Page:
Packaging around the world: designs from artists in 12 different countries

Think of the last time you travelled abroad. Of course, you visited the must-see attractions and landmarks, sampled the foreign food, and maybe tried a little bit of the language. You might have also wandered into a store or two, searching for souvenirs or snacks for a day out. Beyond the obvious language barrier, the packaging design itself can feel novel and different to the design culture of your home country. 

We contacted 12 designers from 12 different countries, and challenged them to design a can for a new carbonated orange drink being released in their country. Each designer received the same brief, except for the country name and language of the brand name, and were encouraged to simply create something which would appeal to the mass market of their homeland. 

United Kingdom

The British take on this brief is humorous, and leans more into the human experience of the drink. Bright red and striking, this design competes well with the competitive drinks shelves. 

United Arab Emirates

This clean, classic design from Dubai is reflective of the chilled out vibes enjoyed by beach-bumming tourists in this city. 


The Nigerian design features realistic fruit imagery and shading, along with bright, attractive colours. Again, the focus is the fruit, rather than any artificial aspects.


This design from Canada is more clean-cut and grown-up than many of the other designs, making it stand out. The sharp black font on white, in particular, sets this design apart. 


The Bulgarian design draws on the country’s traditional craft of weaving, as well as bright orange colours and striking typography. 


Rather than red or stronger variations of orange, the Indonesia designer used paler, more yellow tones in their design. The typography can be likened to handwriting and completes the wholesome look.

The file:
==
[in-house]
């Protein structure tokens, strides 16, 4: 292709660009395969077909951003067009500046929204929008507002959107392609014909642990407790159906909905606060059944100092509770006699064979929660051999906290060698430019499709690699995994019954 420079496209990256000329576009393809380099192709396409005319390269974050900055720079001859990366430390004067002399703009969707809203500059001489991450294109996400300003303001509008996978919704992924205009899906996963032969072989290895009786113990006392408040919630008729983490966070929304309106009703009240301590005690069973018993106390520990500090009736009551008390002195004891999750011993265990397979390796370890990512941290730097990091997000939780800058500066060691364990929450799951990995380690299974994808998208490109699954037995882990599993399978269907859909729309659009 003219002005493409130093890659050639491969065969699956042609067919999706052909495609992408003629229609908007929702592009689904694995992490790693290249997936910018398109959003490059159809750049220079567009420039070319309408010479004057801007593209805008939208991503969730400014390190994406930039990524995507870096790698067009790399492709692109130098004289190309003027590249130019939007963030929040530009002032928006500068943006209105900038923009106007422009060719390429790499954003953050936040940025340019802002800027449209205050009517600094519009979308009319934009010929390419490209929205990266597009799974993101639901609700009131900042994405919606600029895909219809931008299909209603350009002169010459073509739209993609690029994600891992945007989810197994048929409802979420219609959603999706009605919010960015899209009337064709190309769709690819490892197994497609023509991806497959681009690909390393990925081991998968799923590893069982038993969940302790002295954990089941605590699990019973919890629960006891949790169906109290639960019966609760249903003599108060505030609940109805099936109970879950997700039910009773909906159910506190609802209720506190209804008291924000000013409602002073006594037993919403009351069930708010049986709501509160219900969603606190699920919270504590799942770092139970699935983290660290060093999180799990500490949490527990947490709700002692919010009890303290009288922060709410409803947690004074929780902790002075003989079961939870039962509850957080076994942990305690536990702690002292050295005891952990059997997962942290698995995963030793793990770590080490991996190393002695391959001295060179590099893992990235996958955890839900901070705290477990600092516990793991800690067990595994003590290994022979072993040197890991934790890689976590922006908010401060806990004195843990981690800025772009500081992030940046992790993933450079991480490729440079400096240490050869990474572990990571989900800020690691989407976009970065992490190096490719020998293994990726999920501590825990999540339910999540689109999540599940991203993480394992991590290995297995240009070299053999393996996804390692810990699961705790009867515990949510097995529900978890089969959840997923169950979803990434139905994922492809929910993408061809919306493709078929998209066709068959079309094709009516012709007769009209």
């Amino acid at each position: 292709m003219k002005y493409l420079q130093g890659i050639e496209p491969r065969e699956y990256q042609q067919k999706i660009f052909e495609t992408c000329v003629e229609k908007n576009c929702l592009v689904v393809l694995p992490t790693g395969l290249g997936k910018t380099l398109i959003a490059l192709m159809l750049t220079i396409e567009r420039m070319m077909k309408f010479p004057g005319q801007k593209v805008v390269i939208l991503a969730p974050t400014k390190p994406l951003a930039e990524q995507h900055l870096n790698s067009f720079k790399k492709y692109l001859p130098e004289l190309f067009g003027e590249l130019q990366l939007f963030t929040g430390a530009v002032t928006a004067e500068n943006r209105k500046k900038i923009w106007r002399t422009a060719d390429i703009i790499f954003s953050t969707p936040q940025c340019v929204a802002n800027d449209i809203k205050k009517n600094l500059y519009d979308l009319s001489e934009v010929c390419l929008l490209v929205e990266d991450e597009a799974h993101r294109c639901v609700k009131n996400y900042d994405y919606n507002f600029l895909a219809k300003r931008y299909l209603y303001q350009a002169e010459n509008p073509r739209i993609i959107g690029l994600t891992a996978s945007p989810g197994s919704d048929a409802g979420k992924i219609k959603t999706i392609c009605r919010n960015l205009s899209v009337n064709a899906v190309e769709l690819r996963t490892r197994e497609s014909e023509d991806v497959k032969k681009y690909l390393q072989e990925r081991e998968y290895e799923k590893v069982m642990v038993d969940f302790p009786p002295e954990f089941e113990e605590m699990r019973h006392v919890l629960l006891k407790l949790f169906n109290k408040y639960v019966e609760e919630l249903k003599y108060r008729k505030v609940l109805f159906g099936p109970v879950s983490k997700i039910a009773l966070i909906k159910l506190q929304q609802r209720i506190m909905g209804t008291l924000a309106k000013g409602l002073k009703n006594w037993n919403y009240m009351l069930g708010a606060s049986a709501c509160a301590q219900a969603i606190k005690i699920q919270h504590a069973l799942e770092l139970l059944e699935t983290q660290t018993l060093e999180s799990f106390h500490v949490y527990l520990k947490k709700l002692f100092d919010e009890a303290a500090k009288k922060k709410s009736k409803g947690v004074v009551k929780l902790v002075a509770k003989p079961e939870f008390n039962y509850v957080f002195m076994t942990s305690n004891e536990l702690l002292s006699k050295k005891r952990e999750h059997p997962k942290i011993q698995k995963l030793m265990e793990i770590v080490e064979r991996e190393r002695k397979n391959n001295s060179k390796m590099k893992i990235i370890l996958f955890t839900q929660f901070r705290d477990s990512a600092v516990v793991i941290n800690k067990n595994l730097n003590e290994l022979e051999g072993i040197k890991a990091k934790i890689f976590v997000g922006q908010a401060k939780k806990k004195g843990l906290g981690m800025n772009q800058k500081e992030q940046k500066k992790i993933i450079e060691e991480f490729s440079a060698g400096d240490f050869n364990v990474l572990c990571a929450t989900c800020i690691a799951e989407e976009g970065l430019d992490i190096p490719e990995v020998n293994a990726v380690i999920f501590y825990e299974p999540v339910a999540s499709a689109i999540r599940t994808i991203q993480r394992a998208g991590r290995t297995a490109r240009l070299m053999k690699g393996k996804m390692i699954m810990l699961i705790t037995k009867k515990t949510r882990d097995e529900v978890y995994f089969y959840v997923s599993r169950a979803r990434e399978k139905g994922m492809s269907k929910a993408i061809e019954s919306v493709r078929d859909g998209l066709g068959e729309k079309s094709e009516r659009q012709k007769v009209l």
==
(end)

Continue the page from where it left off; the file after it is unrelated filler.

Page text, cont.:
The Spanish artists primarily uses green in this design, with blue and green typography. The orange fruit slices stand out as contrasting colours. The small splashes of orange and white give the design energy and movement.


The Norwegian design is cartoony and fun, with retro patterns and block colouring. The orange slice, in particular, is done with a minimalistic style, with overlapping shapes, to create interest.


This design from a Pakistani artist is bold and modern looking, with a glossy orange background and high-contrast highlights. Even the orange has a slick, high shine appeal to it. 


The Brazilian take on the brief used bright orange and yellows to communicate the fresh fruit, while the contrasting green leaf refers back to the natural, non-colourants aspect of the product.

New Zealand

The NZ design is distinct with the textured yellow background and grassy lawn, referencing the all-natural aspect of the soda brand. The liquid is featured with bright droplets and real fruit. 


The design from the Bahamas features a shining, orange sun, as well as sloshing liquid as a background, which does not look unlike the waves in the ocean. 

Through this experiment, we have been able to see first-hand how cultural differences influence the design of packaging – something which we once thought to be levelled by the effects of globalisation and the internet. There are, of course, similarities in the use of fruit imagery and the colour orange, but each design contains distinctive elements, as well.